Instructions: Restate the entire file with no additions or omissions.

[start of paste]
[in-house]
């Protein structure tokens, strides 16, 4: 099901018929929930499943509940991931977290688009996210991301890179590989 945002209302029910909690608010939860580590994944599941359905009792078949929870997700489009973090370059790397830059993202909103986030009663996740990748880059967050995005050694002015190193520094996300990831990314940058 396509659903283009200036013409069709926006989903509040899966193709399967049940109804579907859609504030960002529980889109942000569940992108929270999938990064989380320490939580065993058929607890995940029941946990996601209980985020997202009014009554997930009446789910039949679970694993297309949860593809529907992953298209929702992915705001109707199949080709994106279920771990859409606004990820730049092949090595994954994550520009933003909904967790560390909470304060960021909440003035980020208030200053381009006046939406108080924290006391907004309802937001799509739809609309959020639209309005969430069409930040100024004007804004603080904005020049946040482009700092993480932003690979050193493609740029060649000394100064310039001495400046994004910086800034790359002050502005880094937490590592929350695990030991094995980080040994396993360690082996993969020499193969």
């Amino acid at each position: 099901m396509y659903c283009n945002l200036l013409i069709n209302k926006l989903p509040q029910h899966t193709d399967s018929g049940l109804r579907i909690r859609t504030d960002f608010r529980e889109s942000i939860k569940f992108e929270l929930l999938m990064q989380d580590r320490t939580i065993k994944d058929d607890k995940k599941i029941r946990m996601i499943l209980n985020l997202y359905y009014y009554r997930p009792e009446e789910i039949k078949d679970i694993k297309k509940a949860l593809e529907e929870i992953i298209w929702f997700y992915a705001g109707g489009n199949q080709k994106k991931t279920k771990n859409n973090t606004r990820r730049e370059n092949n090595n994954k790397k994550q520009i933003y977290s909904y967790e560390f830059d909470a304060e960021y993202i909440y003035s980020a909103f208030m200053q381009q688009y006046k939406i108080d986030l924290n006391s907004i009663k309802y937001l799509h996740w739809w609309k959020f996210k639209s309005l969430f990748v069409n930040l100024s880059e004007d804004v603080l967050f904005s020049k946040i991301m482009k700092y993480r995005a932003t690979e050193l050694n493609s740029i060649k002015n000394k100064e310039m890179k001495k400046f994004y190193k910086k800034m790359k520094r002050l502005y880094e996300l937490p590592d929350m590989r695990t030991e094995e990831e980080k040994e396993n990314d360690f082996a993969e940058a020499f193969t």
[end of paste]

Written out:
[in-house]
């Protein structure tokens, strides 16, 4: 099901018929929930499943509940991931977290688009996210991301890179590989 945002209302029910909690608010939860580590994944599941359905009792078949929870997700489009973090370059790397830059993202909103986030009663996740990748880059967050995005050694002015190193520094996300990831990314940058 396509659903283009200036013409069709926006989903509040899966193709399967049940109804579907859609504030960002529980889109942000569940992108929270999938990064989380320490939580065993058929607890995940029941946990996601209980985020997202009014009554997930009446789910039949679970694993297309949860593809529907992953298209929702992915705001109707199949080709994106279920771990859409606004990820730049092949090595994954994550520009933003909904967790560390909470304060960021909440003035980020208030200053381009006046939406108080924290006391907004309802937001799509739809609309959020639209309005969430069409930040100024004007804004603080904005020049946040482009700092993480932003690979050193493609740029060649000394100064310039001495400046994004910086800034790359002050502005880094937490590592929350695990030991094995980080040994396993360690082996993969020499193969």
């Amino acid at each position: 099901m396509y659903c283009n945002l200036l013409i069709n209302k926006l989903p509040q029910h899966t193709d399967s018929g049940l109804r579907i909690r859609t504030d960002f608010r529980e889109s942000i939860k569940f992108e929270l929930l999938m990064q989380d580590r320490t939580i065993k994944d058929d607890k995940k599941i029941r946990m996601i499943l209980n985020l997202y359905y009014y009554r997930p009792e009446e789910i039949k078949d679970i694993k297309k509940a949860l593809e529907e929870i992953i298209w929702f997700y992915a705001g109707g489009n199949q080709k994106k991931t279920k771990n859409n973090t606004r990820r730049e370059n092949n090595n994954k790397k994550q520009i933003y977290s909904y967790e560390f830059d909470a304060e960021y993202i909440y003035s980020a909103f208030m200053q381009q688009y006046k939406i108080d986030l924290n006391s907004i009663k309802y937001l799509h996740w739809w609309k959020f996210k639209s309005l969430f990748v069409n930040l100024s880059e004007d804004v603080l967050f904005s020049k946040i991301m482009k700092y993480r995005a932003t690979e050193l050694n493609s740029i060649k002015n000394k100064e310039m890179k001495k400046f994004y190193k910086k800034m790359k520094r002050l502005y880094e996300l937490p590592d929350m590989r695990t030991e094995e990831e980080k040994e396993n990314d360690f082996a993969e940058a020499f193969t």